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Sentinel Digital Desk

"Don't behave like that, you know what will happen to your special Sunday lunch if you do," or "Well, well, I think you've forgotten what happens when you fare so badly" are sometimes parts of our conversations with our children. It is true that we parents often go into a phase where we think that we can solve and handle every problem or situation our children are in with an ounce of discipline. Often our approach to discipline involves a carrot and stick approach—it is true that we usually get down to rewarding good behavior and punishing bad behavior. There are advantages and as well as disadvantages to this approach. One of the disadvantages is that our children may learn that bad behavior is OK as long as they don't get "caught and punished". They merely learn to adapt to the expected reaction from us grownups around them. However, sometimes a different approach may help- a different approach that may teach them the control and judgement that is required to exercise discipline by themselves. So, what do we need to do to help our little ones develop inner discipline?

It helps if we let our children make decisions. We need to get our children involved in making decisions about what they want. Let them pick what game to play, what book to read, what DVD to watch, what food to eat etc., Of course, as we have discussed before, in some of these cases like food, we have to give them a fixed set of choices. Children feel more important when they have to make a decision. We can also help them in their decision making (without trying to influence it) by listing down various factors they can consider. These small acts of decision making will train them to think the next time they encounter a situation where they have to make a choice, even if we are not around.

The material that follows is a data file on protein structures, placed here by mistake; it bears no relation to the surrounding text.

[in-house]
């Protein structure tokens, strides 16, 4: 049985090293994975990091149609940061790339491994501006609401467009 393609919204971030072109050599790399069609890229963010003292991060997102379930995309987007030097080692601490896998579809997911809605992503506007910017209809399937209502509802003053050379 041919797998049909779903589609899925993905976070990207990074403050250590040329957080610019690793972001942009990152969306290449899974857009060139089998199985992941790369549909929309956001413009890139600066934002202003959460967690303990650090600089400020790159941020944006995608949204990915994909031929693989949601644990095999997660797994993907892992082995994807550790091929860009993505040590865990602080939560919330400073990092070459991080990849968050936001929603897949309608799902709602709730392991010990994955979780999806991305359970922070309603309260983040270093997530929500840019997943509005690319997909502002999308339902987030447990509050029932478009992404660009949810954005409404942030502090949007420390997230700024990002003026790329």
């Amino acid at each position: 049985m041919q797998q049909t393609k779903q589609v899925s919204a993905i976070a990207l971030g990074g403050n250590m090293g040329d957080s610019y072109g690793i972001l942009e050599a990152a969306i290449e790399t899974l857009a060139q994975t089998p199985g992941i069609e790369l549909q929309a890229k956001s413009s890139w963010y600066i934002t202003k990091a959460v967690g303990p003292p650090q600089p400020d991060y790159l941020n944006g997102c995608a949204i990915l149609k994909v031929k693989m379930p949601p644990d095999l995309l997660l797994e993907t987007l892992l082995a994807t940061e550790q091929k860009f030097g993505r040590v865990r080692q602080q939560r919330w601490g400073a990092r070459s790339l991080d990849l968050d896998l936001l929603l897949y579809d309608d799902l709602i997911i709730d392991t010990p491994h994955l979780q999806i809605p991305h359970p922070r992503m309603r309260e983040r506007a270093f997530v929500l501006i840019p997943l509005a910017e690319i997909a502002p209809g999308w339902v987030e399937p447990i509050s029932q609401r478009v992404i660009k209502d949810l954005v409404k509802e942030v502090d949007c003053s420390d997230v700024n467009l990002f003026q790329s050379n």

It is necessary to give responsibilities that they can take care of themselves. For example, if we are cooking, helping them measure out the rice we need or counting the number of cashews we ask them for gets them involved with a sense of responsibility. We can also give them regular responsbilities like putting away the newspaper at the end of each day, walking the dog, watering the plants etc., Having a responsibility and doing it, gives our children the confidence that they can get things done right. They also learn how what they do helps others and it makes them feel good and important.

It is very necessary that we acknowledge our mistakes whenever we make them. If we make a mistake, we need to talk openly about it and apologize. We should explain to them what we did and why we did it, and also explain to them what we should have done. And tell them also how we fixed our mistake. Why is this important? Because our open discussion tells our children that everyone makes mistakes. But more importantly, it teaches them that there is no need to hide a mistake. It also teaches them that learning from a mistake is important and it is even more important not to repeat mistakes.

We should remember that using tokens can help. We can set up a token system that our children can use for certain activities. For example, we can give them tokens for candy or for books they can buy or for junk food servings etc., Giving them a fixed quantity of tokens and asking them to manage it over a period, say a week or a month teaches them self-control. They may use them all up quickly sometimes and then crave for more, but we have to stand firm and not give in. Over time, this system can teach them how to think before taking any action.

And yes, the power of an extra curricular activity is here to stay. Extra-curricular activities like karate, music lessons etc., can help our children learn to control their body and mind also. These activities require children to focus, practice diligently and control various parts of their body.

If we use some or all of these techniques we will find that over time, our children will learn to self-regulate and think before they act, thus resulting in what we refer to as "good behaviour". They will produce results only over the long term and can be used in addition to other positive disciplining techniques we choose to use.

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